What we do
Human interactions with the microbiota are mediated by chemistry. Chemical signals are important in the establishment and maintenance of mutualism. We study the chemically-mediated interactions between gut microbiota and the gut. We seek to identify the specific molecules that function as signals mediating (1) the gut health with a main focus on changes in gut motility but also gut-brain axis, (2) bacterial ecosystem and its metabolic interactions. For example, we recently showed how bacterial metabolisation of the food supplement 5-hydroxytryptophan into a compound, which is a potent stimulant of gut motility (1).
In parallel, we look into interactions between gut bacteria and medication, which impact the effectiveness of treatment. For example, we uncovered that gut microbiota can be a threat for the effectiveness of medication for Parkinson’s patients and this can likely be circumvented by dietary interventions that change our gut microbes (2,3).
Figure 1. Overview of the research questions
Techniques we apply
We use pure bacterial strains isolated from human gut, co-cultures, and human fecal slurry from healthy subjects and patients to perform fermentation experiments. We rely on chromatographic techniques, such as high performance liquid chromatography, to isolate and identify bioactive metabolites. We apply classical microbiology and bio-chemistry techniques to characterise bacterial enzymes involved in this metabolism.
To study potential interactions between bacterial metabolites and changes in gut motility, we employ an ex-vivo system (organ bath). Moreover, we use several in vitro models cell culture models to decipher this metabolic interaction between the microbes and their host. Examples of these models include primary epithelial cells (organoids), macrophages, and enteric neurons, in addition to several reporter cell lines that we develop to overexpress receptors of interest. In some cases, we test whether our working model based on ex vivo tests are translatable in complex biological environment using in vivo rodent models through close collaboration with GELIFES institute.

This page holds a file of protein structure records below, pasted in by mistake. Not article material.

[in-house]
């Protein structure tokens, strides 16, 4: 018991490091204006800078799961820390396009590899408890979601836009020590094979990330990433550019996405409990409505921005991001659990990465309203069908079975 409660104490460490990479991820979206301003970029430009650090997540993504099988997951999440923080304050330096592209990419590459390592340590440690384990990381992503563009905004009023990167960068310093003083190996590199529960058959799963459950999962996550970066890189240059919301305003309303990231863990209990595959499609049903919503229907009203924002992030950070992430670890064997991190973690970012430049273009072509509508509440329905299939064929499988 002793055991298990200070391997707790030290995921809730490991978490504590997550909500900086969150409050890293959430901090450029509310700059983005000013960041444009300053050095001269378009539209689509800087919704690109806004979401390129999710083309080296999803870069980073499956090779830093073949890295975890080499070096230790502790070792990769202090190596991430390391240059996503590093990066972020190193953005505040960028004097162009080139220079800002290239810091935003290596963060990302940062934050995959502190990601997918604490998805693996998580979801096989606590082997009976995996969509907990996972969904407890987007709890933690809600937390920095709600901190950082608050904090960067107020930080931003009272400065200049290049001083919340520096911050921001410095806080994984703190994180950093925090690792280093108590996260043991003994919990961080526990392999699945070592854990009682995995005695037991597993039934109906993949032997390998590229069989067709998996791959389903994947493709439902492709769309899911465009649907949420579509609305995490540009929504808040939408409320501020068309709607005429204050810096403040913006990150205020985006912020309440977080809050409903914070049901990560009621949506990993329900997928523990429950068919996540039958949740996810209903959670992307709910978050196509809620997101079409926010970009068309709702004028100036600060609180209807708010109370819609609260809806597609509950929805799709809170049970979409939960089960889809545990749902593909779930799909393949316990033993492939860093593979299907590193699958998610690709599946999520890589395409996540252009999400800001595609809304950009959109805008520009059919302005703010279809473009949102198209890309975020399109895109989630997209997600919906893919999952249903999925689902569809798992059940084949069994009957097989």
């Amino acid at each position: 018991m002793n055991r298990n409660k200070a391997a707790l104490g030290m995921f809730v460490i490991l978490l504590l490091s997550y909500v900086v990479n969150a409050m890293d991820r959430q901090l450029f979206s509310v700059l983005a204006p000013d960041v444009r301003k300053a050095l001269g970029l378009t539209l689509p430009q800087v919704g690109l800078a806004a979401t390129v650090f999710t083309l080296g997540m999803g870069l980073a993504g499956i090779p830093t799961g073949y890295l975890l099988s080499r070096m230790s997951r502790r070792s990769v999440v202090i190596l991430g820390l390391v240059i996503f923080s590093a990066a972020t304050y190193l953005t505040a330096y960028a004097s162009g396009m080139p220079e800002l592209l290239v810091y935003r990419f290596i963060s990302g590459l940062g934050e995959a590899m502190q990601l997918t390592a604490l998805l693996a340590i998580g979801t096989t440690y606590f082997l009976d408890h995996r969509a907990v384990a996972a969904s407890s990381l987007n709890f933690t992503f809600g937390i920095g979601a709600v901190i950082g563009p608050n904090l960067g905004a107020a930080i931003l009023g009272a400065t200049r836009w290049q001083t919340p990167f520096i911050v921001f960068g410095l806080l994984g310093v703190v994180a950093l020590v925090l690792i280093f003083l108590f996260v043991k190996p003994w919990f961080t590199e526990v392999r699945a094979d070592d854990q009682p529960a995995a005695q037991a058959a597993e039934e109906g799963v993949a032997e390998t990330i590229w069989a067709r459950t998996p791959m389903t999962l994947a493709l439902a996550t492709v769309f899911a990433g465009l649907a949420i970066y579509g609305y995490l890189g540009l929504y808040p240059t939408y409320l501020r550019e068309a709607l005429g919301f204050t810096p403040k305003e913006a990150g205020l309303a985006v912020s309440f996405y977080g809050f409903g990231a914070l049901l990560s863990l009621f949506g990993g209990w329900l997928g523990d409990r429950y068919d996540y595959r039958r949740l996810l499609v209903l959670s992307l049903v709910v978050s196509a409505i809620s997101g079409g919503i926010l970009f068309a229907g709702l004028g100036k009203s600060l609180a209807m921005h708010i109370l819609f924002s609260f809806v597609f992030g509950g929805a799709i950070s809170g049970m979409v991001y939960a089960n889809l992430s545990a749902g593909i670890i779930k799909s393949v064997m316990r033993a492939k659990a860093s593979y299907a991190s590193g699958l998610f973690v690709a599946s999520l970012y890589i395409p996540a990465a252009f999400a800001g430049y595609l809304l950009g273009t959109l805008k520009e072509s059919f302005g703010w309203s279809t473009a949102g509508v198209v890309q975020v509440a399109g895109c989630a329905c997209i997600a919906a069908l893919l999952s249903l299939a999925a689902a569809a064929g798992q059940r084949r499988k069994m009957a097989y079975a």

1. Waclawiková, B., Bullock, A., Schwalbe, M., Aranzamendi, C., Nelemans, S.A., van Dijk, G., El Aidy, S. Gut bacteria-derived 5-hydroxyindole is a potent stimulant of intestinal motility via its action on L-type calcium channels. PLoS biology. (2021) 19(1) e3001070.
2. van Kessel SP, Frye AK., El-Gendy AO, Castejon M, Keshavarzian A, van Dijk GJ, El Aidy S. Gut bacterial tyrosine decarboxylases restrict the bioavailability of levodopa, the primary treatment in Parkinson’s disease. Nature Communications (in press; doi: 10.1038/s41467-019-08294-y).
3. van Kessel, S.P., de Jong, H.R., Winkel, S.L., van Leeuwen, S.S., Nelemans, S.A., Permentier,H., Keshavarzian, A., El Aidy,S. Bacterial deamination of residual levodopa medication for Parkinson's disease elicits inhibitory effect on gut motility. BMC Biol. (2020) 18:137.